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Crisis & Compliance: EU Competition Law During COVID-19

Amid the economic shocks caused by the Coronavirus (COVID-19) crisis, many industries are facing reduced demand for their products and services. Other industries—notably healthcare and food—are adjusting rapidly to expanding demand requirements and changing consumption patterns due to large-scale population confinement in several countries. Significant over- or under-capacity can create incentives, or even the necessity, to collaborate in ways that may push the limits of antitrust and competition rules. On 23 March 2020, the European Competition Network (ECN) took unprecedented action. ECN, the network of competition enforcement authorities in the European Union, issued a joint statement announcing that its members will not actively intervene against “necessary and temporary” measures, including cooperation among competitors, in order to avoid a “shortage of supply.” At the same time, the ECN cautioned that its members would actively intervene against any...

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THE LATEST: DOJ Price-Fixing Probe Demonstrates That Deal Risk Is Not the Only Antitrust Concern Merging Parties Should Keep in Mind

Bumble Bee Foods, and two of its senior vice presidents, have recently pled guilty to US Department of Justice (DOJ) charges that they engaged in a conspiracy to fix prices of shelf-stable tuna fish sold in the United States from 2011 to 2013. Bumble Bee agreed to pay a $25 million criminal fine that can increase to $81.5 million under certain conditions, and the company’s two senior vice presidents pled guilty and agreed to pay criminal fines as well. The investigation appears to have been prompted by information that the DOJ uncovered during its investigation of Thai Union Group’s (owner of Chicken of the Sea) proposed acquisition of Bumble Bee, which was abandoned after DOJ concerns. WHAT HAPPENED: On December 19, 2014, Thai Union Group, the largest global producer of shelf-stable tuna, announced that it had agreed to acquire Bumble Bee Foods for $1.5 billion. A year later, on December 3, 2015, the DOJ announced that the parties had abandoned the...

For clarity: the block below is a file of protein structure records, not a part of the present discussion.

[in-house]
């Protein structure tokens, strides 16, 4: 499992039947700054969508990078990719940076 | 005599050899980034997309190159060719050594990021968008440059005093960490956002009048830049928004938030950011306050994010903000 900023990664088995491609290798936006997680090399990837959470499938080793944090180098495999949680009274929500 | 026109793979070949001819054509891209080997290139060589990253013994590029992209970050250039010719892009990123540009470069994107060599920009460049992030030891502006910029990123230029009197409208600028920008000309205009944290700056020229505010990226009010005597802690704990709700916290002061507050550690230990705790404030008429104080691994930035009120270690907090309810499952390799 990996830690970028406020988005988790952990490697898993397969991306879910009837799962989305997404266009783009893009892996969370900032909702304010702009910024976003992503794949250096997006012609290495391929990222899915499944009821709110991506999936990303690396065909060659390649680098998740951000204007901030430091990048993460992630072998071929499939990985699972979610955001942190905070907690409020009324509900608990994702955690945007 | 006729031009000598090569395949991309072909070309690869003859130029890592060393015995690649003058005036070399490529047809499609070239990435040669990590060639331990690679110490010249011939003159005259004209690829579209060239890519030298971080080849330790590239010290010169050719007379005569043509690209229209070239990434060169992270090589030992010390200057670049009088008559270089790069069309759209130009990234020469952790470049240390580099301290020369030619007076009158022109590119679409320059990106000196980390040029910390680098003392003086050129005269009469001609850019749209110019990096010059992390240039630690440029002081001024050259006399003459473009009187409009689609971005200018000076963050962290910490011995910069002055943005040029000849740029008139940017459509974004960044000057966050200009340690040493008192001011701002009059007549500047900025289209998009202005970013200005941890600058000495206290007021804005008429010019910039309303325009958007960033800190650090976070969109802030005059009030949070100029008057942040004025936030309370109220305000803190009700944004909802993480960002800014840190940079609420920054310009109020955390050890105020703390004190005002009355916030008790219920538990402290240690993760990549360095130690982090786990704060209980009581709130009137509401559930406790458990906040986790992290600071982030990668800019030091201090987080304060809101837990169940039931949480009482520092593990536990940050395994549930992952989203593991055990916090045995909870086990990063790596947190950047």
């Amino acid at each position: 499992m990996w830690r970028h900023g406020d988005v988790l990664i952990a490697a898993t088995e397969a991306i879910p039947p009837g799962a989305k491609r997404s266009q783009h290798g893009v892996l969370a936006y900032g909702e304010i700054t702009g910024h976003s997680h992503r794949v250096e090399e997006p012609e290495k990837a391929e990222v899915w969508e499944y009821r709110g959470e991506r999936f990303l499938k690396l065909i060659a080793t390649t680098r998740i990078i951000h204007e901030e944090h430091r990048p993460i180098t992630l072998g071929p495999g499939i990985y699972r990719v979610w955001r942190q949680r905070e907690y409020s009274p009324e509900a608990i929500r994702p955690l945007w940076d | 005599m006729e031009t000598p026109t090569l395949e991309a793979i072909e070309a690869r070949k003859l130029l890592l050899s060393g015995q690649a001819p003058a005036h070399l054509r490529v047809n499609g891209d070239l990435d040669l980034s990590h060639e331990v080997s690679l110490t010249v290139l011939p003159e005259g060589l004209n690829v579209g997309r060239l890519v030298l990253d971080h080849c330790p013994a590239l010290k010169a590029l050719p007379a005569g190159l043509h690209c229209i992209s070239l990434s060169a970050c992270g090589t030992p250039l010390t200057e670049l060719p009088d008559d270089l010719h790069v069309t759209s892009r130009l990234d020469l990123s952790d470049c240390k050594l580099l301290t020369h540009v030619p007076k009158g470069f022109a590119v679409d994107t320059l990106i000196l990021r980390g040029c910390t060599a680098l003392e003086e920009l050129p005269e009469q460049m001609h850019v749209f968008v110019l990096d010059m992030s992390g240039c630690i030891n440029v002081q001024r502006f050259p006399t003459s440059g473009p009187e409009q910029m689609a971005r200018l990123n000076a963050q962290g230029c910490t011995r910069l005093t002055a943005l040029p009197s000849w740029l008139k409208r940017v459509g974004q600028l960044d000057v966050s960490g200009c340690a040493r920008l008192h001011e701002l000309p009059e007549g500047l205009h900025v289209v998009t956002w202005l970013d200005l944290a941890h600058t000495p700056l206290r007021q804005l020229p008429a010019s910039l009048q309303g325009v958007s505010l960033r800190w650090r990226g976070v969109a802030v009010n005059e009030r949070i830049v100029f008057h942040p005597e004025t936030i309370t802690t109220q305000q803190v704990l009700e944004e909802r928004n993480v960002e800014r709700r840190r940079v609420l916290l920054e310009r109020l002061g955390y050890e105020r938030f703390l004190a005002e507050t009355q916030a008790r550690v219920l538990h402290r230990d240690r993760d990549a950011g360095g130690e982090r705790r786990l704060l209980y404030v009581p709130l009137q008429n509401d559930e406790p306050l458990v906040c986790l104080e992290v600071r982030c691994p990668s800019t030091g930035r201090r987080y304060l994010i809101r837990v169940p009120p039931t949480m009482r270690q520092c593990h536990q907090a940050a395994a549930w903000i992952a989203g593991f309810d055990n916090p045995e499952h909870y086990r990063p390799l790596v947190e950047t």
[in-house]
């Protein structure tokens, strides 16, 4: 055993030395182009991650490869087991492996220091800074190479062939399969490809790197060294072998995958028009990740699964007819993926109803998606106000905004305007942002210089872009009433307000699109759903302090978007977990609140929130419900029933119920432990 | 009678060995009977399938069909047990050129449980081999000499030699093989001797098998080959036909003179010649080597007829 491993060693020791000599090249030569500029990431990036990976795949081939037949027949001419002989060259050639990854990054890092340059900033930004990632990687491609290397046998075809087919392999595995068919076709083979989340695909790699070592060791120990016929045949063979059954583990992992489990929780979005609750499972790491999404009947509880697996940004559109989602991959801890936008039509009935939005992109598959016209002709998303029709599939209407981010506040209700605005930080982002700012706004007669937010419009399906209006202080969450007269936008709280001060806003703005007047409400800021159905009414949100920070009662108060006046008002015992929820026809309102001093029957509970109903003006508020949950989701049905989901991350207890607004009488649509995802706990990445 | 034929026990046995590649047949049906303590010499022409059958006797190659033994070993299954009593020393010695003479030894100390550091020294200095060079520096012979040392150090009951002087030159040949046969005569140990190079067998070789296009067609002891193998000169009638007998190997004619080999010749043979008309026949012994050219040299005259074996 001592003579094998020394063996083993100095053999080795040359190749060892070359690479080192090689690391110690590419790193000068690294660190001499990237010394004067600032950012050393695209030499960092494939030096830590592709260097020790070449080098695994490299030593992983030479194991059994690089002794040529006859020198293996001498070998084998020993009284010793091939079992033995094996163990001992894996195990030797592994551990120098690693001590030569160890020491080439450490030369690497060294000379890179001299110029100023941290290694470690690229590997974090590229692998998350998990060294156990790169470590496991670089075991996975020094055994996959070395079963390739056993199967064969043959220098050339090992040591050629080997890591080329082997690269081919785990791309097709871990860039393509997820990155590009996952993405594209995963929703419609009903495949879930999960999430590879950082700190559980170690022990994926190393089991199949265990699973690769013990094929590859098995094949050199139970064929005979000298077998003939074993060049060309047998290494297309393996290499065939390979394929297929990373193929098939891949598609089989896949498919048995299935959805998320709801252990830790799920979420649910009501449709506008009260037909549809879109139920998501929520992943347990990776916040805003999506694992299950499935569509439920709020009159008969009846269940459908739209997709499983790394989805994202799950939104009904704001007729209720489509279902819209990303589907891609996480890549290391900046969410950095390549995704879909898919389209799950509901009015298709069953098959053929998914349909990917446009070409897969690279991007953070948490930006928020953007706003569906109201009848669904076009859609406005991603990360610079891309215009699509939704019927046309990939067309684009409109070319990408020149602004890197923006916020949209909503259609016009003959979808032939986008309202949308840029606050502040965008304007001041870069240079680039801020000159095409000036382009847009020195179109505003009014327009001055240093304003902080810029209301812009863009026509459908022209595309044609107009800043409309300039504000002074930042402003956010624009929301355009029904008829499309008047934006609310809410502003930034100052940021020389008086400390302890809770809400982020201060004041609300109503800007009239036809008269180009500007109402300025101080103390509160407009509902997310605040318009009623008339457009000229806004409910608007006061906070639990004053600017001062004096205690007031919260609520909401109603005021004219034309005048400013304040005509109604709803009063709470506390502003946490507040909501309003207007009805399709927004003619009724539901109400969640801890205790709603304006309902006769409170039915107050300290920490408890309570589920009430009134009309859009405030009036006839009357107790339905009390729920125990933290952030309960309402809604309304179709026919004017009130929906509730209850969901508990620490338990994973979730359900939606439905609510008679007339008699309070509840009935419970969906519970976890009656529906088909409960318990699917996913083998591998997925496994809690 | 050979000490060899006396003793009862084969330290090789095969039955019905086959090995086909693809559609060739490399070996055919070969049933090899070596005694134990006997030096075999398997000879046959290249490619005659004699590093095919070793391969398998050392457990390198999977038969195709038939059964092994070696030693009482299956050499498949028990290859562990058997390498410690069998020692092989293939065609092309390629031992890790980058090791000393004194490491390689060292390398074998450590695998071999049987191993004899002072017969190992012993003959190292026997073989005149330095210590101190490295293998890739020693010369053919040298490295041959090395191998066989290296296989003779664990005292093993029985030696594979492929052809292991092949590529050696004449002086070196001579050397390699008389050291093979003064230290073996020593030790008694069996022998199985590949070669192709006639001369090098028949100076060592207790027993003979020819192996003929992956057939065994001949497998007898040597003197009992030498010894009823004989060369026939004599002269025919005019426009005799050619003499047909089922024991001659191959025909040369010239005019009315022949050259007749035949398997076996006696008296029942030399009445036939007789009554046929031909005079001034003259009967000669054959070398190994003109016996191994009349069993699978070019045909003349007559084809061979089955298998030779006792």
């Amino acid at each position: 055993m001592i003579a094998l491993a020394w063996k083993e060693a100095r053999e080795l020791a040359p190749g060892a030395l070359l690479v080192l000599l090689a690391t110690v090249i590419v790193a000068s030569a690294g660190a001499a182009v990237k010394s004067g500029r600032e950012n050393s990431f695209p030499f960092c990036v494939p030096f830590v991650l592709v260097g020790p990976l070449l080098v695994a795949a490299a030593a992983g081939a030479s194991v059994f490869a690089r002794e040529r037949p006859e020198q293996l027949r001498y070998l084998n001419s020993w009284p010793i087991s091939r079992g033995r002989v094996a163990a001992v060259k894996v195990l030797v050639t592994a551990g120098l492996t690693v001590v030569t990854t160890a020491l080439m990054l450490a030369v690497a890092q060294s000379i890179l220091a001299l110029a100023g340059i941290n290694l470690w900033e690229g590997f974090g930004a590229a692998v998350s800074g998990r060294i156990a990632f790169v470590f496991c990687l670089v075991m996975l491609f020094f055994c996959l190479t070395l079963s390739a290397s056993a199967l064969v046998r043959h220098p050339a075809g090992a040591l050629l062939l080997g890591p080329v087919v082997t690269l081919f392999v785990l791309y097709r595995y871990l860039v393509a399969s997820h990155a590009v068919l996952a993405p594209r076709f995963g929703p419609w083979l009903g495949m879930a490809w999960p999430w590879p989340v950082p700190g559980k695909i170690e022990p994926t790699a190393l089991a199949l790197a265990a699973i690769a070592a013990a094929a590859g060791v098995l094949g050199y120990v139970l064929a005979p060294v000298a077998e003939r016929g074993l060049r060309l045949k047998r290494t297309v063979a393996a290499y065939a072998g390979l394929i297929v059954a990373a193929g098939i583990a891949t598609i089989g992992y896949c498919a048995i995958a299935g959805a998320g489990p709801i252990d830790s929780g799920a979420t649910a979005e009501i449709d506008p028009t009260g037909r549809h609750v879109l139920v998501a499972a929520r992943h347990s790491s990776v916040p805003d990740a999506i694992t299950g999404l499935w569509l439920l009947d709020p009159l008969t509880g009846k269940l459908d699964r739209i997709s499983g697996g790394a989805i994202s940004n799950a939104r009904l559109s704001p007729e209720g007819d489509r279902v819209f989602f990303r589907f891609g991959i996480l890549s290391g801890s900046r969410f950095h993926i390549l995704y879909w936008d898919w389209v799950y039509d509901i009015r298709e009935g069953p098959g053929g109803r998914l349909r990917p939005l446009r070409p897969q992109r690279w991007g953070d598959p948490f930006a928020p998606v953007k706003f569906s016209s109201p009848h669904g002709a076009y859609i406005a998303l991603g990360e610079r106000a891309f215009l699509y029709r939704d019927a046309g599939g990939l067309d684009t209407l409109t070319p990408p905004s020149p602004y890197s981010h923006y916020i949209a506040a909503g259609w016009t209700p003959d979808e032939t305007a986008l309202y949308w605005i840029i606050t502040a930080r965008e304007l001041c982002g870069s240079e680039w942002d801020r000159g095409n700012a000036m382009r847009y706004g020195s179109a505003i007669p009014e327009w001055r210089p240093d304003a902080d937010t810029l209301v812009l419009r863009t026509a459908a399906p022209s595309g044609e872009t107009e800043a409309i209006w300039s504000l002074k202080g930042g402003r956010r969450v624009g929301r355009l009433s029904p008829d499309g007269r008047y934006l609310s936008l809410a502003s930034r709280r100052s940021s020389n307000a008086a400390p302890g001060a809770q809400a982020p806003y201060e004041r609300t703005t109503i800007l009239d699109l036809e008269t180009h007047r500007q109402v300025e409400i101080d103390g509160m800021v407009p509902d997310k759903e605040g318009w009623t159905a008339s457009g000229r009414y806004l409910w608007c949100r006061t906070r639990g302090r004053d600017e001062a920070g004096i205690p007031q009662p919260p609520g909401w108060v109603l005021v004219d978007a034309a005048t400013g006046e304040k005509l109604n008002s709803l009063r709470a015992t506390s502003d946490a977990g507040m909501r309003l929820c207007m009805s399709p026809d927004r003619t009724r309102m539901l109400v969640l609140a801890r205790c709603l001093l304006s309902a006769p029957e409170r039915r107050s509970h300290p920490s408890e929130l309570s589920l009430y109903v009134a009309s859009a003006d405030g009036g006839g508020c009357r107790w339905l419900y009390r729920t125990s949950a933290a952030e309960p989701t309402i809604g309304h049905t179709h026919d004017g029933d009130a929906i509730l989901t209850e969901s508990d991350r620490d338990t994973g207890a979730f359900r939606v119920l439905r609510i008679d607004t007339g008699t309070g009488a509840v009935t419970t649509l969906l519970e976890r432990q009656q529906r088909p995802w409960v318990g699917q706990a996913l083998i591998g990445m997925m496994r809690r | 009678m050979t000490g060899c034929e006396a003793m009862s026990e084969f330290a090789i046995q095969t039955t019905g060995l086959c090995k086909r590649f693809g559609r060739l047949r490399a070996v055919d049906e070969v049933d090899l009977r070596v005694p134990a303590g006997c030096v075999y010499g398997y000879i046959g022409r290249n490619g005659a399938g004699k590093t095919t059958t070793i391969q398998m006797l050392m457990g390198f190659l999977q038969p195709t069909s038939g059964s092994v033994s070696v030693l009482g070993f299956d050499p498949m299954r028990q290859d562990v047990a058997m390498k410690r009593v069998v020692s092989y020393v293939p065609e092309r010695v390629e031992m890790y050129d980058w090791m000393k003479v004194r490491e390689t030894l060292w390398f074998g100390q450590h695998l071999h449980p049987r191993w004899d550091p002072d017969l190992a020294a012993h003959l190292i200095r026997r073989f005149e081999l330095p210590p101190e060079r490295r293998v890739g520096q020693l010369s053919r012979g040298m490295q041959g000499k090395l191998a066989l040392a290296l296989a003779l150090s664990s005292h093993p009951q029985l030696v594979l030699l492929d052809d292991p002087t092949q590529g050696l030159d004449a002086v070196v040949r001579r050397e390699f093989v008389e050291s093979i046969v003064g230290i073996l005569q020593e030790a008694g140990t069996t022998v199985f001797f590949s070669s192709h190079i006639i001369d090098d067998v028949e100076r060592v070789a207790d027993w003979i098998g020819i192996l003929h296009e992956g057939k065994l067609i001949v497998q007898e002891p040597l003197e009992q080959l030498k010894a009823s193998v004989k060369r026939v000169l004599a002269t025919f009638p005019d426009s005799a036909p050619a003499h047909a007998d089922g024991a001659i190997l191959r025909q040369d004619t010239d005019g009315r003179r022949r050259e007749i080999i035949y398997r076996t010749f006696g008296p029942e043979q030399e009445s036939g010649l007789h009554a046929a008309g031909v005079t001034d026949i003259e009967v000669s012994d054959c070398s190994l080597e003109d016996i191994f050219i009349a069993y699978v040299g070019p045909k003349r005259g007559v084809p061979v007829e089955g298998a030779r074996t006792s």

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Assistant Attorney General Addresses Antitrust Remedies in First Formal Remarks

On September 25, 2013, Assistant Attorney General Bill Baer gave his first formal remarks since becoming head of the Antitrust Division at the United States Department of Justice (DOJ) in January. Speaking at Georgetown Law’s Seventh Annual Global Antitrust Enforcement Symposium, Baer’s address was entitled “Remedies Matter: The Importance of Achieving Effective Antitrust Outcomes.” Baer emphasized that achieving a remedy that preserves or restores competition is more important than the government winning a particular lawsuit.  He then addressed remedies in four contexts: merger remedies, civil non-merger remedies, civil disgorgement and criminal remedies. Regarding mergers, Baer said that the DOJ “should only consider remedies that effectively resolve the competitive concerns and protect the competitive process.”  He indicated that some deals are nearly unfixable and noting that litigation is not DOJ’s preferred option, Baer warned that reaching a consent...

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